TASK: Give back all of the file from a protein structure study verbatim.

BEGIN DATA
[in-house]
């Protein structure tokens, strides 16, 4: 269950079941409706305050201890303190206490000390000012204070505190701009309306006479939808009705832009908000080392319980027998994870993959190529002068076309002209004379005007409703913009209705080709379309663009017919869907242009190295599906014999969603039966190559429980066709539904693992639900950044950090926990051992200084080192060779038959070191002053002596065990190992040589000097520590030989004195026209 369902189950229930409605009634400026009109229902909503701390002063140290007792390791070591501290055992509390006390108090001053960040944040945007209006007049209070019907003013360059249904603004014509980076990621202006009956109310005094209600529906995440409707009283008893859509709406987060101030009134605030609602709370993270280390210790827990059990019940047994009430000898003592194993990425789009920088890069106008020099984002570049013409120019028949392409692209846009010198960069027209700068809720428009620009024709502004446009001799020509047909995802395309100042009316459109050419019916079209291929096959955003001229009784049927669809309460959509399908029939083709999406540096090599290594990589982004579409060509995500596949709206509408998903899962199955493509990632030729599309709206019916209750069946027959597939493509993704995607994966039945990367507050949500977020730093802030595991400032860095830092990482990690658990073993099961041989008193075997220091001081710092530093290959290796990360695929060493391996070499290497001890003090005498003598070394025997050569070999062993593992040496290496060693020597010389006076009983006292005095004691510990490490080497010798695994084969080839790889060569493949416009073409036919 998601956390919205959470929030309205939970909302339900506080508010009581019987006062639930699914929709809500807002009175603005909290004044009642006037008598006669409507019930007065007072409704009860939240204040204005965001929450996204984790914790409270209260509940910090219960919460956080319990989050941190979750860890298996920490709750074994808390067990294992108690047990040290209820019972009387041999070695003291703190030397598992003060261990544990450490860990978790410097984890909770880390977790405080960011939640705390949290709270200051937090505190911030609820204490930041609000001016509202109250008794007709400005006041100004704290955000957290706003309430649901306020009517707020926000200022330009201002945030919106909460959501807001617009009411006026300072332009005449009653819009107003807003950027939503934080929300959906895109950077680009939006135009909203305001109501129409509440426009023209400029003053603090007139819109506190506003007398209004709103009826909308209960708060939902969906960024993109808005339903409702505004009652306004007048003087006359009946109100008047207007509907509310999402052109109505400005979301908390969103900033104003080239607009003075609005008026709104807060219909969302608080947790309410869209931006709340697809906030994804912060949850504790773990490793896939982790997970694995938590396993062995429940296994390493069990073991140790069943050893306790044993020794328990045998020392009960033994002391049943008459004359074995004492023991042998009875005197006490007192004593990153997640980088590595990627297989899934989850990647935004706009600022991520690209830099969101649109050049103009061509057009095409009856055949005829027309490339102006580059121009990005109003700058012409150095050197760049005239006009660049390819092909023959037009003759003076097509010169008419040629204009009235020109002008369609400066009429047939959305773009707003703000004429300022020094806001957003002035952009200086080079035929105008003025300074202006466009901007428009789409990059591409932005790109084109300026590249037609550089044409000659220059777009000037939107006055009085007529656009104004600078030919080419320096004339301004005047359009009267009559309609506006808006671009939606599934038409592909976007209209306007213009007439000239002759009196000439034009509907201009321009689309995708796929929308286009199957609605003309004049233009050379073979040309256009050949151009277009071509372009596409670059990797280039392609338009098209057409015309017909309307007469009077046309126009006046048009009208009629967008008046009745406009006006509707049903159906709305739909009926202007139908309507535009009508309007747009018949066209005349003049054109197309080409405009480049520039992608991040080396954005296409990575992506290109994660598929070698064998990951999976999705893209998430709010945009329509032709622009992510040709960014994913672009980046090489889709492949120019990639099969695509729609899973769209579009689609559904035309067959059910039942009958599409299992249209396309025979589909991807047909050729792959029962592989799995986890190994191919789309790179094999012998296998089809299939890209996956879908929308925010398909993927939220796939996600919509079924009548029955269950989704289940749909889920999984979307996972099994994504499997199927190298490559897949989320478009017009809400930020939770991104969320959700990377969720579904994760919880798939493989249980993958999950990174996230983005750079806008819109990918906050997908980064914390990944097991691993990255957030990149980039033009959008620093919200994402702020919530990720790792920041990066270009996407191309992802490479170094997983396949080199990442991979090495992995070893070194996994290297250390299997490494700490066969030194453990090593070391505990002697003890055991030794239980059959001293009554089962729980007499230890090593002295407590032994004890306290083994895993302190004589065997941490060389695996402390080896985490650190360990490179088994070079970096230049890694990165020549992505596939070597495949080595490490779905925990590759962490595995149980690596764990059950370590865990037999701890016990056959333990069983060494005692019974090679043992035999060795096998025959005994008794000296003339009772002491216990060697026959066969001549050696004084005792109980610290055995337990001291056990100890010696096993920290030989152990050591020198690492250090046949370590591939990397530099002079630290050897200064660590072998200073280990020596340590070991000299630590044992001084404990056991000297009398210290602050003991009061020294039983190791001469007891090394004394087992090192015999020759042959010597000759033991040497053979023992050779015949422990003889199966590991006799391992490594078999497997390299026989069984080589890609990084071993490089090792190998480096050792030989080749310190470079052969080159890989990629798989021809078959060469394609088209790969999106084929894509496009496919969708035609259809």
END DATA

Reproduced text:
[in-house]
């Protein structure tokens, strides 16, 4: 269950079941409706305050201890303190206490000390000012204070505190701009309306006479939808009705832009908000080392319980027998994870993959190529002068076309002209004379005007409703913009209705080709379309663009017919869907242009190295599906014999969603039966190559429980066709539904693992639900950044950090926990051992200084080192060779038959070191002053002596065990190992040589000097520590030989004195026209 369902189950229930409605009634400026009109229902909503701390002063140290007792390791070591501290055992509390006390108090001053960040944040945007209006007049209070019907003013360059249904603004014509980076990621202006009956109310005094209600529906995440409707009283008893859509709406987060101030009134605030609602709370993270280390210790827990059990019940047994009430000898003592194993990425789009920088890069106008020099984002570049013409120019028949392409692209846009010198960069027209700068809720428009620009024709502004446009001799020509047909995802395309100042009316459109050419019916079209291929096959955003001229009784049927669809309460959509399908029939083709999406540096090599290594990589982004579409060509995500596949709206509408998903899962199955493509990632030729599309709206019916209750069946027959597939493509993704995607994966039945990367507050949500977020730093802030595991400032860095830092990482990690658990073993099961041989008193075997220091001081710092530093290959290796990360695929060493391996070499290497001890003090005498003598070394025997050569070999062993593992040496290496060693020597010389006076009983006292005095004691510990490490080497010798695994084969080839790889060569493949416009073409036919 998601956390919205959470929030309205939970909302339900506080508010009581019987006062639930699914929709809500807002009175603005909290004044009642006037008598006669409507019930007065007072409704009860939240204040204005965001929450996204984790914790409270209260509940910090219960919460956080319990989050941190979750860890298996920490709750074994808390067990294992108690047990040290209820019972009387041999070695003291703190030397598992003060261990544990450490860990978790410097984890909770880390977790405080960011939640705390949290709270200051937090505190911030609820204490930041609000001016509202109250008794007709400005006041100004704290955000957290706003309430649901306020009517707020926000200022330009201002945030919106909460959501807001617009009411006026300072332009005449009653819009107003807003950027939503934080929300959906895109950077680009939006135009909203305001109501129409509440426009023209400029003053603090007139819109506190506003007398209004709103009826909308209960708060939902969906960024993109808005339903409702505004009652306004007048003087006359009946109100008047207007509907509310999402052109109505400005979301908390969103900033104003080239607009003075609005008026709104807060219909969302608080947790309410869209931006709340697809906030994804912060949850504790773990490793896939982790997970694995938590396993062995429940296994390493069990073991140790069943050893306790044993020794328990045998020392009960033994002391049943008459004359074995004492023991042998009875005197006490007192004593990153997640980088590595990627297989899934989850990647935004706009600022991520690209830099969101649109050049103009061509057009095409009856055949005829027309490339102006580059121009990005109003700058012409150095050197760049005239006009660049390819092909023959037009003759003076097509010169008419040629204009009235020109002008369609400066009429047939959305773009707003703000004429300022020094806001957003002035952009200086080079035929105008003025300074202006466009901007428009789409990059591409932005790109084109300026590249037609550089044409000659220059777009000037939107006055009085007529656009104004600078030919080419320096004339301004005047359009009267009559309609506006808006671009939606599934038409592909976007209209306007213009007439000239002759009196000439034009509907201009321009689309995708796929929308286009199957609605003309004049233009050379073979040309256009050949151009277009071509372009596409670059990797280039392609338009098209057409015309017909309307007469009077046309126009006046048009009208009629967008008046009745406009006006509707049903159906709305739909009926202007139908309507535009009508309007747009018949066209005349003049054109197309080409405009480049520039992608991040080396954005296409990575992506290109994660598929070698064998990951999976999705893209998430709010945009329509032709622009992510040709960014994913672009980046090489889709492949120019990639099969695509729609899973769209579009689609559904035309067959059910039942009958599409299992249209396309025979589909991807047909050729792959029962592989799995986890190994191919789309790179094999012998296998089809299939890209996956879908929308925010398909993927939220796939996600919509079924009548029955269950989704289940749909889920999984979307996972099994994504499997199927190298490559897949989320478009017009809400930020939770991104969320959700990377969720579904994760919880798939493989249980993958999950990174996230983005750079806008819109990918906050997908980064914390990944097991691993990255957030990149980039033009959008620093919200994402702020919530990720790792920041990066270009996407191309992802490479170094997983396949080199990442991979090495992995070893070194996994290297250390299997490494700490066969030194453990090593070391505990002697003890055991030794239980059959001293009554089962729980007499230890090593002295407590032994004890306290083994895993302190004589065997941490060389695996402390080896985490650190360990490179088994070079970096230049890694990165020549992505596939070597495949080595490490779905925990590759962490595995149980690596764990059950370590865990037999701890016990056959333990069983060494005692019974090679043992035999060795096998025959005994008794000296003339009772002491216990060697026959066969001549050696004084005792109980610290055995337990001291056990100890010696096993920290030989152990050591020198690492250090046949370590591939990397530099002079630290050897200064660590072998200073280990020596340590070991000299630590044992001084404990056991000297009398210290602050003991009061020294039983190791001469007891090394004394087992090192015999020759042959010597000759033991040497053979023992050779015949422990003889199966590991006799391992490594078999497997390299026989069984080589890609990084071993490089090792190998480096050792030989080749310190470079052969080159890989990629798989021809078959060469394609088209790969999106084929894509496009496919969708035609259809």